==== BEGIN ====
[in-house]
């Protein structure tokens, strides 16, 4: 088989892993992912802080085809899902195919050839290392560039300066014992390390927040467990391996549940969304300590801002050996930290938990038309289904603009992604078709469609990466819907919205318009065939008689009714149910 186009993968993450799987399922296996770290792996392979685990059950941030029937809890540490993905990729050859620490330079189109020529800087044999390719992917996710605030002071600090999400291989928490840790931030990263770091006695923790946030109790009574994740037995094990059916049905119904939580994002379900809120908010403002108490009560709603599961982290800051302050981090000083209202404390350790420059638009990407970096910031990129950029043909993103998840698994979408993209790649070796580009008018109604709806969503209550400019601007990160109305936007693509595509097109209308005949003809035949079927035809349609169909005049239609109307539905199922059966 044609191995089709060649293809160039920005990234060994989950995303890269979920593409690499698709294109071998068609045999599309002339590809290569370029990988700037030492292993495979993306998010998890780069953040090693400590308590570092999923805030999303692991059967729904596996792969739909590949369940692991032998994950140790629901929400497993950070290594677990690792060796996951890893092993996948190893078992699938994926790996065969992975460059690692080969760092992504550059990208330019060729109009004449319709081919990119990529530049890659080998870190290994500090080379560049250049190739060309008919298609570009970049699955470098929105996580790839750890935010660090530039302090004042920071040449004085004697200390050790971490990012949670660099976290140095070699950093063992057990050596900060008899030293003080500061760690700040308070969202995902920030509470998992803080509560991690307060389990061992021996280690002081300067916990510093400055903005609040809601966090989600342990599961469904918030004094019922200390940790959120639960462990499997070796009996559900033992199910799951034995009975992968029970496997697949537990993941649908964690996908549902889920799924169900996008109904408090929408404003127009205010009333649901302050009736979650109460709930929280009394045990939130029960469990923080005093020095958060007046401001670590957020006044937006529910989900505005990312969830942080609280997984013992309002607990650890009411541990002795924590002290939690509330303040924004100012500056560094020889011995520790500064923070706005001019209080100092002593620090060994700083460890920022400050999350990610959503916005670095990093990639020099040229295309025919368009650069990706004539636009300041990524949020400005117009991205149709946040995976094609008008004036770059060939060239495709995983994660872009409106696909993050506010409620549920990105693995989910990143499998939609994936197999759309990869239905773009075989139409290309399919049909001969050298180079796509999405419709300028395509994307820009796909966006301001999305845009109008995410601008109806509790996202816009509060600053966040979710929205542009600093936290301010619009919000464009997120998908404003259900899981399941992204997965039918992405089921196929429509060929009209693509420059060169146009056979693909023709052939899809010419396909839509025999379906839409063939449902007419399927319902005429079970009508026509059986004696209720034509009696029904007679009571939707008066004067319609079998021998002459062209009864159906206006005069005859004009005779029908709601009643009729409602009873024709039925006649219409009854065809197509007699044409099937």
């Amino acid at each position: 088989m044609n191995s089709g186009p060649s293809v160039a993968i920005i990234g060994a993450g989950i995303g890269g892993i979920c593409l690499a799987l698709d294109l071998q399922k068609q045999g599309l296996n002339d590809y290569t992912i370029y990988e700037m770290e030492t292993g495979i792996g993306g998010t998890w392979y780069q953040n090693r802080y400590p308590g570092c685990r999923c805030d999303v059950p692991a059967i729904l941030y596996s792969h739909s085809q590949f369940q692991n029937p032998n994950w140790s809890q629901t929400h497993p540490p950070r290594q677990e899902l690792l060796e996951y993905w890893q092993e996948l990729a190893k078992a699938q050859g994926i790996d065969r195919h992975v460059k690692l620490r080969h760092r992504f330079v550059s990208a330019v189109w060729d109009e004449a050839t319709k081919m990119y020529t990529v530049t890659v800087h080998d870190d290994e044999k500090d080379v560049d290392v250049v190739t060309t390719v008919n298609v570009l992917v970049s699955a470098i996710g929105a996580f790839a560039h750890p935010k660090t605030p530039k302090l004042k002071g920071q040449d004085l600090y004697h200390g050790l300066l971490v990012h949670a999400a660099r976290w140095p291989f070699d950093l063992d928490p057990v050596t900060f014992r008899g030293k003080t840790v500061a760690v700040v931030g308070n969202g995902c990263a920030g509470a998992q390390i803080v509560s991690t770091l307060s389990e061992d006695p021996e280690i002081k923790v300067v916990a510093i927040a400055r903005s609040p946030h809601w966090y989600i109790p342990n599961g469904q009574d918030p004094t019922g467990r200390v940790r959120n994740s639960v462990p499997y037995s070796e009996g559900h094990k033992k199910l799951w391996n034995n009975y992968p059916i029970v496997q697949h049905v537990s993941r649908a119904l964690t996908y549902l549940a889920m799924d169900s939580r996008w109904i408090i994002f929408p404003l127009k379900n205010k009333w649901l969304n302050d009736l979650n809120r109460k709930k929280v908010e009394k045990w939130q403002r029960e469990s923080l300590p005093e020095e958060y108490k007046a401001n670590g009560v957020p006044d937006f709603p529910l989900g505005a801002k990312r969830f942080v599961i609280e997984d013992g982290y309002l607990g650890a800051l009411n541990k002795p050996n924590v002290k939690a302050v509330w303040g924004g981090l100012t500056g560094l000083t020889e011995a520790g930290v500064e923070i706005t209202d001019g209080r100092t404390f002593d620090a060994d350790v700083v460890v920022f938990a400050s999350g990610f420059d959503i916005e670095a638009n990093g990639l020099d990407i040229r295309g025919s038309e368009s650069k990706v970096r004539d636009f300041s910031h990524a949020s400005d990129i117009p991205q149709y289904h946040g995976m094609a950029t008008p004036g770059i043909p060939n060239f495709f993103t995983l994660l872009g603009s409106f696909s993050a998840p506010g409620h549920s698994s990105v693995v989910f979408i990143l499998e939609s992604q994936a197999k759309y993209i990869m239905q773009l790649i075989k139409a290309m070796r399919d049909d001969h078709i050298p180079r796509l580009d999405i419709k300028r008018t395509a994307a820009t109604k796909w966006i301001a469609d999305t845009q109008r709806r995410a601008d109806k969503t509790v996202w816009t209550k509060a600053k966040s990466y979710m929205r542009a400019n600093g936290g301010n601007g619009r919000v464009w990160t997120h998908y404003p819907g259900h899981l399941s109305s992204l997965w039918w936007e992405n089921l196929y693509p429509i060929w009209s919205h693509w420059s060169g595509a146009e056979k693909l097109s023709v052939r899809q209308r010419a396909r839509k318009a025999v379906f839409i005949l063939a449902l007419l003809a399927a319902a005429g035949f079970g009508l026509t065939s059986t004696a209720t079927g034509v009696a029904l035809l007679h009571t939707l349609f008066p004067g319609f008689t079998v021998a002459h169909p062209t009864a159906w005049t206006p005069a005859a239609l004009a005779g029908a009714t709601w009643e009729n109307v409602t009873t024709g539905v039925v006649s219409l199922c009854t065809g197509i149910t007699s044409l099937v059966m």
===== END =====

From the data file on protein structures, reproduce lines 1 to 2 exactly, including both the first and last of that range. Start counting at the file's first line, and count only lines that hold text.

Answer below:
[in-house]
């Protein structure tokens, strides 16, 4: 088989892993992912802080085809899902195919050839290392560039300066014992390390927040467990391996549940969304300590801002050996930290938990038309289904603009992604078709469609990466819907919205318009065939008689009714149910 186009993968993450799987399922296996770290792996392979685990059950941030029937809890540490993905990729050859620490330079189109020529800087044999390719992917996710605030002071600090999400291989928490840790931030990263770091006695923790946030109790009574994740037995094990059916049905119904939580994002379900809120908010403002108490009560709603599961982290800051302050981090000083209202404390350790420059638009990407970096910031990129950029043909993103998840698994979408993209790649070796580009008018109604709806969503209550400019601007990160109305936007693509595509097109209308005949003809035949079927035809349609169909005049239609109307539905199922059966 044609191995089709060649293809160039920005990234060994989950995303890269979920593409690499698709294109071998068609045999599309002339590809290569370029990988700037030492292993495979993306998010998890780069953040090693400590308590570092999923805030999303692991059967729904596996792969739909590949369940692991032998994950140790629901929400497993950070290594677990690792060796996951890893092993996948190893078992699938994926790996065969992975460059690692080969760092992504550059990208330019060729109009004449319709081919990119990529530049890659080998870190290994500090080379560049250049190739060309008919298609570009970049699955470098929105996580790839750890935010660090530039302090004042920071040449004085004697200390050790971490990012949670660099976290140095070699950093063992057990050596900060008899030293003080500061760690700040308070969202995902920030509470998992803080509560991690307060389990061992021996280690002081300067916990510093400055903005609040809601966090989600342990599961469904918030004094019922200390940790959120639960462990499997070796009996559900033992199910799951034995009975992968029970496997697949537990993941649908964690996908549902889920799924169900996008109904408090929408404003127009205010009333649901302050009736979650109460709930929280009394045990939130029960469990923080005093020095958060007046401001670590957020006044937006529910989900505005990312969830942080609280997984013992309002607990650890009411541990002795924590002290939690509330303040924004100012500056560094020889011995520790500064923070706005001019209080100092002593620090060994700083460890920022400050999350990610959503916005670095990093990639020099040229295309025919368009650069990706004539636009300041990524949020400005117009991205149709946040995976094609008008004036770059060939060239495709995983994660872009409106696909993050506010409620549920990105693995989910990143499998939609994936197999759309990869239905773009075989139409290309399919049909001969050298180079796509999405419709300028395509994307820009796909966006301001999305845009109008995410601008109806509790996202816009509060600053966040979710929205542009600093936290301010619009919000464009997120998908404003259900899981399941992204997965039918992405089921196929429509060929009209693509420059060169146009056979693909023709052939899809010419396909839509025999379906839409063939449902007419399927319902005429079970009508026509059986004696209720034509009696029904007679009571939707008066004067319609079998021998002459062209009864159906206006005069005859004009005779029908709601009643009729409602009873024709039925006649219409009854065809197509007699044409099937």